Second, to test for positive selection on the D. virilis branch, we generated another set of PRANK alignments using a subset of sequenced Drosophila species comprising those in D. melanogaster subgroup, plus D. immigrans and D. virilis, the only two non-melanogaster species for which data on oskar function are available (Webster et al. 1994; Jones and Macdonald 2007) (Online Resource 6, Figure S5). These alignments, like those of the melanogaster subgroup sequences, should be less likely than the full 18 species analysis to suffer from problems with saturated synonymous sites and inaccurate alignments. We used these seven species alignments to assess rates of evolution of the component subdomain using the MG4 model, and obtained the same results as those obtained with the alignment containing 18 species (Fig. 1b). ω values for each domain showed that SGNH was the most conserved domain, while the Long Osk and Lasp-binding domains were the two most rapidly evolving (Online Resource 6, Table S11). However, branch site test comparison of MA with MAfix was not significant for any of the Lasp-binding (χ2 = 0; P = 1), Long Osk (χ2 = 0; P = 1) or Vasa-interacting domains (P = 0.51) (Table 2; Online Resource 6, Table S12).

Assessment of putative polymorphisms in D. virilis oskar

All analyses described above used the oskar nucleotide sequence annotated from the D. virilis genome (Clark et al. 2007) (NCBI accession XM_002053233.1; henceforth designated “genomic allele”). However, we noticed that the translation of this sequence differs from the reported D. virilis oskar cDNA translation (Webster et al. 1994) (NCBI accession L22556.1; henceforth designated “Macdonald allele”) by two amino acids in the Long Osk region (QQ66-67 indel), and three amino acids in the Lasp-binding region (A341P, H348 indel, P383R) (Online Resource 7, Figure S6). We used Sanger sequencing to confirm that the sequence of the Macdonald allele was identical to that reported in NCBI accession L22556.1, except for one residue (A341P) that matched the genomic allele rather than the Macdonald allele (Online Resource 7). Because the Macdonald allele was used for the transgenic experiments that suggested functional divergence between D. virilis and D. melanogaster oskar (Webster et al. 1994), we repeated the branch site test for 18 species using the Macdonald allele sequence, and focused our analysis on those protein domains and residues that showed a consistent signal for positive selection. Specifically, these were the Long Oskar domain aligned with the MUSCLE MSA, and the Long Oskar and Lasp-binding domains aligned with the PRANK MSA. We found that the same domains and residues were predicted to be under positive selection regardless of whether we used the genomic or Macdonald alleles for analysis. Specifically, we found a significant signal of positive selection on the Long Osk domain using the MUSCLE alignment of the Macdonald allele (χ2 = 8.44; P = 0.0037) (Online Resource 8, Table S13). Within the Long Osk domain, the same residue (D. melanogaster F51) was identified as being under positive selection in analyses of both alleles. Similarly, we found a significant signal of positive selection on the Long Osk domain using the PRANK alignment of the Macdonald allele (χ2 = 5.76; P = 0.016) (Online Resource 9, Table S14), and within this domain, the same residue (D. melanogaster R65) was identified as being under positive selection in analyses of both alleles. We also detected a significant signature of positive selection for the Lasp-binding region (χ2 = 5.5; P = 0.019) on the D. virilis branch using the PRANK alignment and the Macdonald allele. This analysis identified two residues: D. melanogaster E306, which was also identified in the analysis of the full-length PRANK alignment of the genomic allele (Online Resource 3), and D. melanogaster Y339, which was also identified in the PRANK analysis of conserved sequence blocks of the genomic allele (Online Resource 4).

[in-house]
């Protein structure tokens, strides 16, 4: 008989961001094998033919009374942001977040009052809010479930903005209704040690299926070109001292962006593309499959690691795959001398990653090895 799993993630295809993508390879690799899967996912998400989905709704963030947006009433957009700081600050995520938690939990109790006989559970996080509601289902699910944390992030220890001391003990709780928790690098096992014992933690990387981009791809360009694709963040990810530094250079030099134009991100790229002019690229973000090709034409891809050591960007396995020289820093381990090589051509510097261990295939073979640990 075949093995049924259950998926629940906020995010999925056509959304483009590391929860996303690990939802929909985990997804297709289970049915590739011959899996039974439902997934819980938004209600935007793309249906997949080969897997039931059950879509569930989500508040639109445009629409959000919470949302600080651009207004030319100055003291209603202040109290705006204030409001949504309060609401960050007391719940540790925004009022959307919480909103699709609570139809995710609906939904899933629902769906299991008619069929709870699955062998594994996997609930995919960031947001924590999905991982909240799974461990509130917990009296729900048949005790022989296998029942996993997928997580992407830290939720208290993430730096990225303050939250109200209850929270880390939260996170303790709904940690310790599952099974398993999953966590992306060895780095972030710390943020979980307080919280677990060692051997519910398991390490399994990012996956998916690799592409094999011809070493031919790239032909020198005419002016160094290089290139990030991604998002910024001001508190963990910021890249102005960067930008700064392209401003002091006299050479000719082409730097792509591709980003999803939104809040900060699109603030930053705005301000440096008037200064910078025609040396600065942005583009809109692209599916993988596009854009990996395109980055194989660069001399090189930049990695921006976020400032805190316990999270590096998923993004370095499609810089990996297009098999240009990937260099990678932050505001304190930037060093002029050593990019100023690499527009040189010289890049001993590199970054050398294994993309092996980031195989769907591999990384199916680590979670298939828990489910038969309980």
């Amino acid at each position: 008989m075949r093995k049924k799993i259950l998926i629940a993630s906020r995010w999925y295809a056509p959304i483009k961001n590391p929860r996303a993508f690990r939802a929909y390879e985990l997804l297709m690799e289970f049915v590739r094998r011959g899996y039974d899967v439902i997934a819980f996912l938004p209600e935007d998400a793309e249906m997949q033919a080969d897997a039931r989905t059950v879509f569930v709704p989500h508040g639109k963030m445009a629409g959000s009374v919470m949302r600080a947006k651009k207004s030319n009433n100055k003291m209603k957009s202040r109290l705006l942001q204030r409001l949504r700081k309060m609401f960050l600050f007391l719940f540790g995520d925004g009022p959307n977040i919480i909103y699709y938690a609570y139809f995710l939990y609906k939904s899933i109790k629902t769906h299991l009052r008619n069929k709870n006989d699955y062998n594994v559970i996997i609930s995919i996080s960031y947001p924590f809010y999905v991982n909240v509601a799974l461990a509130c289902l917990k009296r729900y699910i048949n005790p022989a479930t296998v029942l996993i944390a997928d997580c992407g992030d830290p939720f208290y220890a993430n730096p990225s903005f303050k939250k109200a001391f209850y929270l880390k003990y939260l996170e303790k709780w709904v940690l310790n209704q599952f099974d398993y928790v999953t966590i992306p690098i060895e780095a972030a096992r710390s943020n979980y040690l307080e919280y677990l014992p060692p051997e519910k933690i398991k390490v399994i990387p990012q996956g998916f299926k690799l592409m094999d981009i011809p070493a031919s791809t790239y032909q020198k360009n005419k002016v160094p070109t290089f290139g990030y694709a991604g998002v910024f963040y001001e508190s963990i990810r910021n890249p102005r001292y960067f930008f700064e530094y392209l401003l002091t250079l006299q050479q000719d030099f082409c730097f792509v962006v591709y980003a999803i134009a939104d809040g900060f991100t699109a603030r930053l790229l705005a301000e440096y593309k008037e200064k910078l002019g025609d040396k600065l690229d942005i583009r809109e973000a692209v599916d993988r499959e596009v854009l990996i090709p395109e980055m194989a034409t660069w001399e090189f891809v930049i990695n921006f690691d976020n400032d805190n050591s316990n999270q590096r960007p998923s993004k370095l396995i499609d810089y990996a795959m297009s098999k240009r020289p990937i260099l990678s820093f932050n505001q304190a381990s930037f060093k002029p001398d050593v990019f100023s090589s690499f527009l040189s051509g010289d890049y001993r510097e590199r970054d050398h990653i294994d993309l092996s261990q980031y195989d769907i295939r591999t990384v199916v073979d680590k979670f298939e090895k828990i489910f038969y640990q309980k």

Thus, the minor sequence differences between the Macdonald and genomic alleles do not change our detection of signatures of positive selection on the same domains and residues of Oskar. The specific residues thus identified differ as a function of the alignment method used, but not due to the D. virilis oskar sequence used. The only exception is a single residue, D. melanogaster P353, which was identified as being under positive selection in the PRANK analysis of the genomic allele but not of the Macdonald allele. This is likely due to the fact that this residue is different in the Macdonald allele (A341P). We therefore cannot conclude that this particular residue is a candidate for functional divergence between the two species. Overall, we conclude that while there are a small number of polymorphisms in sequenced D. virilis oskar alleles, our results are generally robust to these minor sequence differences.